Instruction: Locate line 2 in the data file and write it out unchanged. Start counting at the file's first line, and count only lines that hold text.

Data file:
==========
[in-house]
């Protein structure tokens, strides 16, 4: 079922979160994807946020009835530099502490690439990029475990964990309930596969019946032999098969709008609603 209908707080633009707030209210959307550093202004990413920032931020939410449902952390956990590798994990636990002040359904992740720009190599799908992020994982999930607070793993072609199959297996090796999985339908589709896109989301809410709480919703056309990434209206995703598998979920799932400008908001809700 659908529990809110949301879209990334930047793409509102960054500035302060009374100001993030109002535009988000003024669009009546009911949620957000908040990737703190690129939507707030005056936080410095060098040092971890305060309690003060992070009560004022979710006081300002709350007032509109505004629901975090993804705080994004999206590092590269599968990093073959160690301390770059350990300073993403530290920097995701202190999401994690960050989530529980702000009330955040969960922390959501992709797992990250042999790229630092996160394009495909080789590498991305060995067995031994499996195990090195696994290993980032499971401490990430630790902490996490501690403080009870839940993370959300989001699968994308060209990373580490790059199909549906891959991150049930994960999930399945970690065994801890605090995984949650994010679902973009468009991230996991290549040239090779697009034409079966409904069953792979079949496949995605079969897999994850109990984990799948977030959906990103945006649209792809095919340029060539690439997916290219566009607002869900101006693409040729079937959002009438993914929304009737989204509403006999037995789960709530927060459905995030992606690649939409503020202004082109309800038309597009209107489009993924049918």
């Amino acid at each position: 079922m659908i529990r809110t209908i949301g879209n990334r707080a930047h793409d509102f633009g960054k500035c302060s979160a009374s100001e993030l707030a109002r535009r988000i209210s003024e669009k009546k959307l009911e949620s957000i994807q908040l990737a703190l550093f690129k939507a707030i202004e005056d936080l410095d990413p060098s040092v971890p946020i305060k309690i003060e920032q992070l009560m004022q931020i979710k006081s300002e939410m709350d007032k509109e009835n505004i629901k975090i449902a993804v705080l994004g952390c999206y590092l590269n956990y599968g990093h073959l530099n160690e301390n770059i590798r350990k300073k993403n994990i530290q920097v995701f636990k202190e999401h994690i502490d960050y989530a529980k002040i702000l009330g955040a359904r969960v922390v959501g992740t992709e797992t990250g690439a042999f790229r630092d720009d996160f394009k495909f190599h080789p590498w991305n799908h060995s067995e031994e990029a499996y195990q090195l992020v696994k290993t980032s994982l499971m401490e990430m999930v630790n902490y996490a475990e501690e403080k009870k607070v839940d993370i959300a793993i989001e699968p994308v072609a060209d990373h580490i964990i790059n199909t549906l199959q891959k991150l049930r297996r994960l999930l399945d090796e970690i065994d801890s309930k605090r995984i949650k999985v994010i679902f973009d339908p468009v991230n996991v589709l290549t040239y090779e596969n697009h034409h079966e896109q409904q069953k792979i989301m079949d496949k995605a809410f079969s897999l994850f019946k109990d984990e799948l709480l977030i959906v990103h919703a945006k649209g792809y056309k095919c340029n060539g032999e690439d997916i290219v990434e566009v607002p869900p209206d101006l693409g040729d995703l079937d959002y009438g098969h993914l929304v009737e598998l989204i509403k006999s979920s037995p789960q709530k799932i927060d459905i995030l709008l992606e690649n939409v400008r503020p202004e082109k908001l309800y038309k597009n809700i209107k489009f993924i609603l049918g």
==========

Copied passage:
């Protein structure tokens, strides 16, 4: 079922979160994807946020009835530099502490690439990029475990964990309930596969019946032999098969709008609603 209908707080633009707030209210959307550093202004990413920032931020939410449902952390956990590798994990636990002040359904992740720009190599799908992020994982999930607070793993072609199959297996090796999985339908589709896109989301809410709480919703056309990434209206995703598998979920799932400008908001809700 659908529990809110949301879209990334930047793409509102960054500035302060009374100001993030109002535009988000003024669009009546009911949620957000908040990737703190690129939507707030005056936080410095060098040092971890305060309690003060992070009560004022979710006081300002709350007032509109505004629901975090993804705080994004999206590092590269599968990093073959160690301390770059350990300073993403530290920097995701202190999401994690960050989530529980702000009330955040969960922390959501992709797992990250042999790229630092996160394009495909080789590498991305060995067995031994499996195990090195696994290993980032499971401490990430630790902490996490501690403080009870839940993370959300989001699968994308060209990373580490790059199909549906891959991150049930994960999930399945970690065994801890605090995984949650994010679902973009468009991230996991290549040239090779697009034409079966409904069953792979079949496949995605079969897999994850109990984990799948977030959906990103945006649209792809095919340029060539690439997916290219566009607002869900101006693409040729079937959002009438993914929304009737989204509403006999037995789960709530927060459905995030992606690649939409503020202004082109309800038309597009209107489009993924049918």